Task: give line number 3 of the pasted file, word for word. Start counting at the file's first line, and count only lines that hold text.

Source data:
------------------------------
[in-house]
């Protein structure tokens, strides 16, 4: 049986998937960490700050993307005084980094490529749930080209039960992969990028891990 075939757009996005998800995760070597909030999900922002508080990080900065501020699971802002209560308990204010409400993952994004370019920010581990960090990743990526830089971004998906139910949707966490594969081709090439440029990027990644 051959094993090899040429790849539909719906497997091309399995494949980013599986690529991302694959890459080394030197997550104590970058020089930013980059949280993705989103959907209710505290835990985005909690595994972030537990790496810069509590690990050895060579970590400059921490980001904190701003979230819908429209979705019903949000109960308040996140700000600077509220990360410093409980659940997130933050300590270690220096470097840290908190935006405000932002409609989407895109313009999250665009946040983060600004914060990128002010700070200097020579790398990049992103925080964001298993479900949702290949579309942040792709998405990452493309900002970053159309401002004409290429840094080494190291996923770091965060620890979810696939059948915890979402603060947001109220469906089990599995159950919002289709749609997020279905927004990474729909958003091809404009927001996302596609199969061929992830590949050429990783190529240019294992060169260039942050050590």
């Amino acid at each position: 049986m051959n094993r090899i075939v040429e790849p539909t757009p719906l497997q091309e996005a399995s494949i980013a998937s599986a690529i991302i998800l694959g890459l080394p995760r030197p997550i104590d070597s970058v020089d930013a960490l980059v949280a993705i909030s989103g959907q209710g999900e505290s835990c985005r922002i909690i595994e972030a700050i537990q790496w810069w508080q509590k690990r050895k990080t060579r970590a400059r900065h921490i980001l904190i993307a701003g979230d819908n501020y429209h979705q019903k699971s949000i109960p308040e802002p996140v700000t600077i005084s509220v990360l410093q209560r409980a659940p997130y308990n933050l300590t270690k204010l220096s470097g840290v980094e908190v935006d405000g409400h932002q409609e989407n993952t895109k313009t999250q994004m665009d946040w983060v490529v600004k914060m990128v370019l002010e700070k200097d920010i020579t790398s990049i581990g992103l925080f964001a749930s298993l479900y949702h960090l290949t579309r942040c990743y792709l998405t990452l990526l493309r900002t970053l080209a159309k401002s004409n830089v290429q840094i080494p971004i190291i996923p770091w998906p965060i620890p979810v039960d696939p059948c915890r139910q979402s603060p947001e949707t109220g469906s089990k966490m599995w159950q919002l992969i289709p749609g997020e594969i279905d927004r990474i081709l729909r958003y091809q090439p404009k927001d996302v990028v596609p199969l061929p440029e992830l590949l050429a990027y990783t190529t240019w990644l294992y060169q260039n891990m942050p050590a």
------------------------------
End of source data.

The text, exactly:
């Amino acid at each position: 049986m051959n094993r090899i075939v040429e790849p539909t757009p719906l497997q091309e996005a399995s494949i980013a998937s599986a690529i991302i998800l694959g890459l080394p995760r030197p997550i104590d070597s970058v020089d930013a960490l980059v949280a993705i909030s989103g959907q209710g999900e505290s835990c985005r922002i909690i595994e972030a700050i537990q790496w810069w508080q509590k690990r050895k990080t060579r970590a400059r900065h921490i980001l904190i993307a701003g979230d819908n501020y429209h979705q019903k699971s949000i109960p308040e802002p996140v700000t600077i005084s509220v990360l410093q209560r409980a659940p997130y308990n933050l300590t270690k204010l220096s470097g840290v980094e908190v935006d405000g409400h932002q409609e989407n993952t895109k313009t999250q994004m665009d946040w983060v490529v600004k914060m990128v370019l002010e700070k200097d920010i020579t790398s990049i581990g992103l925080f964001a749930s298993l479900y949702h960090l290949t579309r942040c990743y792709l998405t990452l990526l493309r900002t970053l080209a159309k401002s004409n830089v290429q840094i080494p971004i190291i996923p770091w998906p965060i620890p979810v039960d696939p059948c915890r139910q979402s603060p947001e949707t109220g469906s089990k966490m599995w159950q919002l992969i289709p749609g997020e594969i279905d927004r990474i081709l729909r958003y091809q090439p404009k927001d996302v990028v596609p199969l061929p440029e992830l590949l050429a990027y990783t190529t240019w990644l294992y060169q260039n891990m942050p050590a």